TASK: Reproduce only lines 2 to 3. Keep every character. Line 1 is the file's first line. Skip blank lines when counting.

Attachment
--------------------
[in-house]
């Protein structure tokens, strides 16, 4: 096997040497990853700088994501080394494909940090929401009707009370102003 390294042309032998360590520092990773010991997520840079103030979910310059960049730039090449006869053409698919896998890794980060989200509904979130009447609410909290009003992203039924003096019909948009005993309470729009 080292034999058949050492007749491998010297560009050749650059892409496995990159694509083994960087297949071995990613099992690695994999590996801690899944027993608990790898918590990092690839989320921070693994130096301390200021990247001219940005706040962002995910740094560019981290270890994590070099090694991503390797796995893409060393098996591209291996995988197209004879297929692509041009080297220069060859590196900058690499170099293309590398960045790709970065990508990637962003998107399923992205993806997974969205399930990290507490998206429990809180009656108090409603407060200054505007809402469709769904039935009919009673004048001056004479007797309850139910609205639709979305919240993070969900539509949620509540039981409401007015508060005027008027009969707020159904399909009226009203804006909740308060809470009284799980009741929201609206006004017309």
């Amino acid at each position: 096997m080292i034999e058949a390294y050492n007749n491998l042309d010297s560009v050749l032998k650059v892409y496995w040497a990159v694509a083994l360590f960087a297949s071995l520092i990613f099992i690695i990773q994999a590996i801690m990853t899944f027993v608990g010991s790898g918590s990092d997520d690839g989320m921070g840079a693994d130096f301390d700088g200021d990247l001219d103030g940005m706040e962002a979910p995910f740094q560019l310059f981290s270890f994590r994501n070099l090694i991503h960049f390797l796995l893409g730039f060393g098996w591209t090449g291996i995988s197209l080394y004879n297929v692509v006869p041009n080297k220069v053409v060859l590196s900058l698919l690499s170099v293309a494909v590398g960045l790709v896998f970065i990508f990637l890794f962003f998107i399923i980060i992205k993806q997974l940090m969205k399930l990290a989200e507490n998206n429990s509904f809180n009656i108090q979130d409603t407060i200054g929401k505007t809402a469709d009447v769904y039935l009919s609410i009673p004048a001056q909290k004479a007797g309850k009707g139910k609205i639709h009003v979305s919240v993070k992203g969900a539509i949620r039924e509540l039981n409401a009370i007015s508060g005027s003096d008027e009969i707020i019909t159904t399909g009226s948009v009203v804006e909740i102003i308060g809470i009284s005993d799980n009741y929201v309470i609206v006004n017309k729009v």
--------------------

């Protein structure tokens, strides 16, 4: 096997040497990853700088994501080394494909940090929401009707009370102003 390294042309032998360590520092990773010991997520840079103030979910310059960049730039090449006869053409698919896998890794980060989200509904979130009447609410909290009003992203039924003096019909948009005993309470729009 080292034999058949050492007749491998010297560009050749650059892409496995990159694509083994960087297949071995990613099992690695994999590996801690899944027993608990790898918590990092690839989320921070693994130096301390200021990247001219940005706040962002995910740094560019981290270890994590070099090694991503390797796995893409060393098996591209291996995988197209004879297929692509041009080297220069060859590196900058690499170099293309590398960045790709970065990508990637962003998107399923992205993806997974969205399930990290507490998206429990809180009656108090409603407060200054505007809402469709769904039935009919009673004048001056004479007797309850139910609205639709979305919240993070969900539509949620509540039981409401007015508060005027008027009969707020159904399909009226009203804006909740308060809470009284799980009741929201609206006004017309």
């Amino acid at each position: 096997m080292i034999e058949a390294y050492n007749n491998l042309d010297s560009v050749l032998k650059v892409y496995w040497a990159v694509a083994l360590f960087a297949s071995l520092i990613f099992i690695i990773q994999a590996i801690m990853t899944f027993v608990g010991s790898g918590s990092d997520d690839g989320m921070g840079a693994d130096f301390d700088g200021d990247l001219d103030g940005m706040e962002a979910p995910f740094q560019l310059f981290s270890f994590r994501n070099l090694i991503h960049f390797l796995l893409g730039f060393g098996w591209t090449g291996i995988s197209l080394y004879n297929v692509v006869p041009n080297k220069v053409v060859l590196s900058l698919l690499s170099v293309a494909v590398g960045l790709v896998f970065i990508f990637l890794f962003f998107i399923i980060i992205k993806q997974l940090m969205k399930l990290a989200e507490n998206n429990s509904f809180n009656i108090q979130d409603t407060i200054g929401k505007t809402a469709d009447v769904y039935l009919s609410i009673p004048a001056q909290k004479a007797g309850k009707g139910k609205i639709h009003v979305s919240v993070k992203g969900a539509i949620r039924e509540l039981n409401a009370i007015s508060g005027s003096d008027e009969i707020i019909t159904t399909g009226s948009v009203v804006e909740i102003i308060g809470i009284s005993d799980n009741y929201v309470i609206v006004n017309k729009v």